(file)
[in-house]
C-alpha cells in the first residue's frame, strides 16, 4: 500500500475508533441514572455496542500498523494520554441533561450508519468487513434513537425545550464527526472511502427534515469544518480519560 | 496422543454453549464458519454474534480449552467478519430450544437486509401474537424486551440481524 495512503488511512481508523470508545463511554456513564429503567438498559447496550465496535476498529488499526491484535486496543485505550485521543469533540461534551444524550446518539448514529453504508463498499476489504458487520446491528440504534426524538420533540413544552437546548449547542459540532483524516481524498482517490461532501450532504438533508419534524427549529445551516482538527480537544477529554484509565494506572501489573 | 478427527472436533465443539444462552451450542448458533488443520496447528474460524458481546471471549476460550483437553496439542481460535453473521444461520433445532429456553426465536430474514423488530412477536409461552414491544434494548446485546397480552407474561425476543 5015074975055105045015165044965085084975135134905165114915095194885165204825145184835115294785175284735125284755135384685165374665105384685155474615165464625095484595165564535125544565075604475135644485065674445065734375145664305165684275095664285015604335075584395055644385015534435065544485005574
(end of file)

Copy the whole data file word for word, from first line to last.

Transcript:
[in-house]
C-alpha cells in the first residue's frame, strides 16, 4: 500500500475508533441514572455496542500498523494520554441533561450508519468487513434513537425545550464527526472511502427534515469544518480519560 | 496422543454453549464458519454474534480449552467478519430450544437486509401474537424486551440481524 495512503488511512481508523470508545463511554456513564429503567438498559447496550465496535476498529488499526491484535486496543485505550485521543469533540461534551444524550446518539448514529453504508463498499476489504458487520446491528440504534426524538420533540413544552437546548449547542459540532483524516481524498482517490461532501450532504438533508419534524427549529445551516482538527480537544477529554484509565494506572501489573 | 478427527472436533465443539444462552451450542448458533488443520496447528474460524458481546471471549476460550483437553496439542481460535453473521444461520433445532429456553426465536430474514423488530412477536409461552414491544434494548446485546397480552407474561425476543 5015074975055105045015165044965085084975135134905165114915095194885165204825145184835115294785175284735125284755135384685165374665105384685155474615165464625095484595165564535125544565075604475135644485065674445065734375145664305165684275095664285015604335075584395055644385015534435065544485005574